I write this from Okayama, Japan, having first flown 3000 miles east from California to give a talk to the assembled masses at the fabulous Syracuse library in New York: thank you, everyone who invited me, and all of you wh turned out to hear me. I can only hope my voice did not quaver too much at the daunting sea of faces, and that my talk made something resembling sense.
The flight from Syracuse to Toronto was on a plane so tiny, there was no door to the cockpit, and the first officer doubled as the flight attendant, minus the refreshments. It’s been a while since I’ve watched a pilot at work, and it was great to see the view out of the front.
After a too-long layover in Toronto, Air Canada enveloped us in its shiny new and considerably larger plane, and bounced and rattled through the dregs of the non-typhoon that smashed through Japan the day before, touching down some untold number of hours later at Narita.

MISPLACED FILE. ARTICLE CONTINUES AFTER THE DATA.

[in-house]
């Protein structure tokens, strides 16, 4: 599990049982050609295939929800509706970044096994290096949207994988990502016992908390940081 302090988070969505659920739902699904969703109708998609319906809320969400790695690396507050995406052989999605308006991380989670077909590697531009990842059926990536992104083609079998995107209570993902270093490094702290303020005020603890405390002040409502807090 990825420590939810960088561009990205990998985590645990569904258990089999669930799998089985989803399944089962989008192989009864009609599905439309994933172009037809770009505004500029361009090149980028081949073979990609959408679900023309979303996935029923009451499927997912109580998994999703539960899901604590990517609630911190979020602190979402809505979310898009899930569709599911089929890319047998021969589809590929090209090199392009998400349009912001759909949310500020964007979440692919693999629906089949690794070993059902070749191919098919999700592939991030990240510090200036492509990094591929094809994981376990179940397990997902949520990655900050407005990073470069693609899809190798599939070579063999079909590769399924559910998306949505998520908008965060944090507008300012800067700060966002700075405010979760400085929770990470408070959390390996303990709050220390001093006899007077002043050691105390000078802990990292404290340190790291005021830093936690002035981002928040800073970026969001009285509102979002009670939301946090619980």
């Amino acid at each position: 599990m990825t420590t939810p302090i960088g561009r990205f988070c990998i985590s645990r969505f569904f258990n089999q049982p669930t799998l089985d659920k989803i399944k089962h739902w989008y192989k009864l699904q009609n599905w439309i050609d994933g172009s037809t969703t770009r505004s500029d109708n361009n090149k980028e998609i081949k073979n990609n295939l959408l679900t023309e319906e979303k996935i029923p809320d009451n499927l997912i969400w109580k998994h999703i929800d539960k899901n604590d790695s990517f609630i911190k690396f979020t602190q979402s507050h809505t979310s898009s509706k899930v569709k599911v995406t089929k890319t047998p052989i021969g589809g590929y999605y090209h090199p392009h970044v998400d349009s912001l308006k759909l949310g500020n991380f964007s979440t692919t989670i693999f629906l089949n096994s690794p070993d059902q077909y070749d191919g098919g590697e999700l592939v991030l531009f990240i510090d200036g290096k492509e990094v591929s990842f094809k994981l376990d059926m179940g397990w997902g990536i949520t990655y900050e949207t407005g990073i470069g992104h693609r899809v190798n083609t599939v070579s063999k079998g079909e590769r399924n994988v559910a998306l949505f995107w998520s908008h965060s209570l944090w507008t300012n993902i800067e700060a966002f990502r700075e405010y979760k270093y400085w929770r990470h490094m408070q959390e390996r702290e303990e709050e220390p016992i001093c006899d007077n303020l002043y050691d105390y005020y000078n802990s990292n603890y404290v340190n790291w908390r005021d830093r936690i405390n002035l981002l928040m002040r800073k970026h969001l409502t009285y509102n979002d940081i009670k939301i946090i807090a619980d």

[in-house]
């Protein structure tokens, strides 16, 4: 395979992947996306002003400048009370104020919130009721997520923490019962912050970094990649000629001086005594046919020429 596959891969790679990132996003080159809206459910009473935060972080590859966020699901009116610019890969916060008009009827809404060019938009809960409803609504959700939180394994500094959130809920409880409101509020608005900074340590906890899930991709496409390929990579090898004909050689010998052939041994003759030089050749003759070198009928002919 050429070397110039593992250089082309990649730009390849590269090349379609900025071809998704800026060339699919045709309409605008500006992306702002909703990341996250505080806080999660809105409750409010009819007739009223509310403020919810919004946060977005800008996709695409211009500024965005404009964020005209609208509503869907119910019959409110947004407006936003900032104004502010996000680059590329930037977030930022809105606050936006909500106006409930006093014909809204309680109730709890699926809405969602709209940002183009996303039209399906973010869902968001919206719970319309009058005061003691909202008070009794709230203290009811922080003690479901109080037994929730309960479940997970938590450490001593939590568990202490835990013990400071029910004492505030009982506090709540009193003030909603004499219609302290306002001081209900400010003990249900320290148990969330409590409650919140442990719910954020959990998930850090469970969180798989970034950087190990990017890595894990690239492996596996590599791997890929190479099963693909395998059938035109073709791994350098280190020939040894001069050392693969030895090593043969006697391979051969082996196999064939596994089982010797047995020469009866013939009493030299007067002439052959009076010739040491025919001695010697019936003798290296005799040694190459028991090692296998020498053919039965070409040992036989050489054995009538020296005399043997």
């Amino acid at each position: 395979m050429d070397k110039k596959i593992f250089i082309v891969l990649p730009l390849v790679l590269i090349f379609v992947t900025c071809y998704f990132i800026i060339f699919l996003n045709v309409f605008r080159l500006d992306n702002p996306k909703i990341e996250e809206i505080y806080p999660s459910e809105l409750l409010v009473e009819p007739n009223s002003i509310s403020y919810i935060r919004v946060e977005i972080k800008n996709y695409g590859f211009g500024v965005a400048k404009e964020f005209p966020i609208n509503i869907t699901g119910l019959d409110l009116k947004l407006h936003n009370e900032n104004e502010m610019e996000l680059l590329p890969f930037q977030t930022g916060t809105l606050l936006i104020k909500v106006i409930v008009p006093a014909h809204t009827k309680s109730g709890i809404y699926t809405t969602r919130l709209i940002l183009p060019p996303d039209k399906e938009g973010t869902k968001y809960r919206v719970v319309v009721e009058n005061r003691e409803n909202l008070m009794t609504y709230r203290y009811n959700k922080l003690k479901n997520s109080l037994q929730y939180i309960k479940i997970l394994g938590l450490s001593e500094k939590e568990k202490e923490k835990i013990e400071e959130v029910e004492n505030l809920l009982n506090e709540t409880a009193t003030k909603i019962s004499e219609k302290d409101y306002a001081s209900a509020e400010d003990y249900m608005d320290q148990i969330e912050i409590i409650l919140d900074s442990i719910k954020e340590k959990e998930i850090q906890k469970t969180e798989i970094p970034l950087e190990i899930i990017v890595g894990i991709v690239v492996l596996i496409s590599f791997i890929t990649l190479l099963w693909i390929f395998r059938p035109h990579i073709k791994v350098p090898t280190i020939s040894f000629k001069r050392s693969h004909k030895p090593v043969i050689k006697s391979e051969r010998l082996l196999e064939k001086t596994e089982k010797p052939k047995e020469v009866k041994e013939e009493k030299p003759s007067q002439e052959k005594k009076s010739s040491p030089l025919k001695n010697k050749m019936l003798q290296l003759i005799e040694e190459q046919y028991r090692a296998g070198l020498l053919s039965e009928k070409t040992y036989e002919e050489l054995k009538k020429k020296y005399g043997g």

Various nice people helped me buy a ticket and find the right train, and off we set towards Tokyo, through suburbs and towns, past ten thousand tiny rice paddies and vegetable patches that nestled into every scrap of ground possible, with the occasional undulating green lines of tea, following the contours of the hills. And where in my area oak and evergreens would grow, here were timber bamboo, some patches of which were being harvested.
Shiny tile roofs where my eyes are accustomed to shingle, with prominent ridges and steep to shed the snow–many of them were fixed with the electrical heating cables that discourage lethal build-ups.
Tokyo station was a chaos of building projects and rushing people, but whenever I stood frowning at a map, someone would ask if they could help, and although I took a rather roundabout path to the Marunouchi Metropolitan hotel (past at least ten other buildings named Marunouchi) I found it, and my room, and that item that symbolized Japan to the Western eye, the toilet with the heated seat.
My next house-renovation plans have already been revised…